REVIEW: Denial

6 11 2016

If the U.S. presidential election and the “Brexit” decision have not made it abundantly clear, our time is teetering on the brink of becoming a “post-truth” era. Using any variety of rhetorical techniques, charlatans can play fast and loose with the facts to push an agenda based on blatant falsehoods or distortions of reality. Mick Jackson’s “Denial” plays like a kind of incidental prologue to our present dilemma, and perhaps this recent history is one we ought to have lent more credence as it played out.

Emory University professor Deborah Lipstadt (Rachel Weisz) falls under attack from Holocaust denier David Irving (Timothy Spall), who baits her into making disparaging comments on video so that he can sue for defamation. Using a sneaky legal maneuver, he files suit in the United Kingdom where the burden of proof falls on the accuser. Thus, Lipstadt and her legal team must make the case that the Holocaust did happen, and Irving deliberately twisted the truth.

David Hare’s script hardly ranks among the most compelling courtroom dramas – a bit of fat could definitely be eliminated to make the film tauter – yet “Denial” still provides plenty of fodder for the mind. Some of the most provocative action in the film takes place in plotting the logistics of the case. Is the best strategy to go after the message or the messenger? It might be easier to take down Irving based on his character, but does that show adequate respect for the suffering of those whose history he tries to erase? Should Lipstadt take the stand? What about Holocaust survivors?

Ultimately, “Denial” asks us to consider who gets to make the case for history – and what place those who lived through those events have in shaping it. The road to the conclusion can be an uncomfortable sit; however, the film’s passionate case for freedom of truthful speech and the primacy of logic are quite moving. And given the current climate, we could all use a little confidence booster that reason will eventually triumph over the misguide notion that it’s respectable to have two points of view regarding incontrovertible evidence. B+3stars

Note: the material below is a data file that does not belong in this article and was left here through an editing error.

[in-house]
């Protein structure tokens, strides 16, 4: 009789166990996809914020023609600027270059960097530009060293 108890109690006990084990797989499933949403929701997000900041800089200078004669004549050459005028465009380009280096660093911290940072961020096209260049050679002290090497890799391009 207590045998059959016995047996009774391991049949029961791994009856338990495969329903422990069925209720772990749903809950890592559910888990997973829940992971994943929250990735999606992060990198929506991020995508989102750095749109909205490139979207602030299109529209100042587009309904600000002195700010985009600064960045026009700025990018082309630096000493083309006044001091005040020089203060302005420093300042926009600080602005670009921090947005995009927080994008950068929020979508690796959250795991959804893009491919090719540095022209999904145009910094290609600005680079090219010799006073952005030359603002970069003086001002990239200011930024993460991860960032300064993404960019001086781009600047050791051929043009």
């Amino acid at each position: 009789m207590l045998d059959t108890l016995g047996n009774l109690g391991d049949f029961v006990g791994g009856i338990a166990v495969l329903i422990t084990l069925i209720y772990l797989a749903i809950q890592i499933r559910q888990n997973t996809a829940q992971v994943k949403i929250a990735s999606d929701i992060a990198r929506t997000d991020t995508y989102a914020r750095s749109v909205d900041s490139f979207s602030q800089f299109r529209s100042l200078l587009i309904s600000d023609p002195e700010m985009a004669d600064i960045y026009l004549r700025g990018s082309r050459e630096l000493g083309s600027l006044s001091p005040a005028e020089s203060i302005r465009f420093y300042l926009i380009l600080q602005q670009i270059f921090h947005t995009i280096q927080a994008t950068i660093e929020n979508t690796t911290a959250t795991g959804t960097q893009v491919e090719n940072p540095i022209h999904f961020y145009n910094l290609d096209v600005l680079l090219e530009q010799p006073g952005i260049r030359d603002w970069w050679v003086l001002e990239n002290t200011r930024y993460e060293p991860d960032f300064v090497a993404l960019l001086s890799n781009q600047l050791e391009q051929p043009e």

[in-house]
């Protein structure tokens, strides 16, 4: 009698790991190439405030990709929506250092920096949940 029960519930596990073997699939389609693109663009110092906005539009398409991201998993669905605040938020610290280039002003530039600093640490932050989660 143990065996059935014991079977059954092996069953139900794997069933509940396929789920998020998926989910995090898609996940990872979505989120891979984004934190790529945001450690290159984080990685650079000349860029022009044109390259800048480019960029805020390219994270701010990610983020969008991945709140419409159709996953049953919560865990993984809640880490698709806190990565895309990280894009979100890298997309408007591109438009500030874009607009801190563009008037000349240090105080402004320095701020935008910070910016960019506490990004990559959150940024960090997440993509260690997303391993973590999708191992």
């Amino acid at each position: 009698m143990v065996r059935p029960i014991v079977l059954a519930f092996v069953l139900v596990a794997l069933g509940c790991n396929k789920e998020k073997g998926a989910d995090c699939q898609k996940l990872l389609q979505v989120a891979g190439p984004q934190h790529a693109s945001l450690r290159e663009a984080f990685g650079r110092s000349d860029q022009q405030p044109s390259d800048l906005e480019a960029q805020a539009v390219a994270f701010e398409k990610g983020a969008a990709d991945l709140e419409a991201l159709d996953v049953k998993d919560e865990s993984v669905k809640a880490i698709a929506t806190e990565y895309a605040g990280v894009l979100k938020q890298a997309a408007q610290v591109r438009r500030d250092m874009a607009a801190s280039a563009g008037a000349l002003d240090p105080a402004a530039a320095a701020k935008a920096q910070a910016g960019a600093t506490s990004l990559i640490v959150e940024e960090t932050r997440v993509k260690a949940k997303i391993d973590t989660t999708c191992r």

6 responses

7 11 2016

Interesting to read an opposing point of view. I admire what Deborah did in real life but I didnt feel the movie portrayed that journey effectively. She wasnt likable enough and I felt she was basically the same at the end as at the beginning- not enough growth. There wasn’t this sense of building a case. They seemed to have it all figured out and their main problem was getting Deborah to keep quiet. I wanted to like it but to me it didnt work

7 11 2016
Marshall Shaffer

Must she be likable? Does she have to change? I don’t have a problem answering “no” to those because she was in the right from the beginning. And her incredulity at the legal team mirrors our own – frustrated that we cannot speak out more openly and forcefully against the obvious lies, but trusting still that the forces of justice will eventually triumph.

7 11 2016

Yeah but the character isnt compelling if she doesn’t grow or have a character arc from the experience. It ends up being kind of predictable and boring when it should be compelling. Spotlight, for instance, did a much better job showing you the characters journey and how the case was built

7 11 2016
Marshall Shaffer

I will say, “Spotlight” is definitely a far better film. But I reject the notion that a character has to have a strong arc to be compelling. Sometimes just watching events happen to a person is fascinating in its own way.

7 11 2016

Hmmm. Interesting. I was underwhelmed

7 11 2016

I’d love your thoughts on my review if you get a chance

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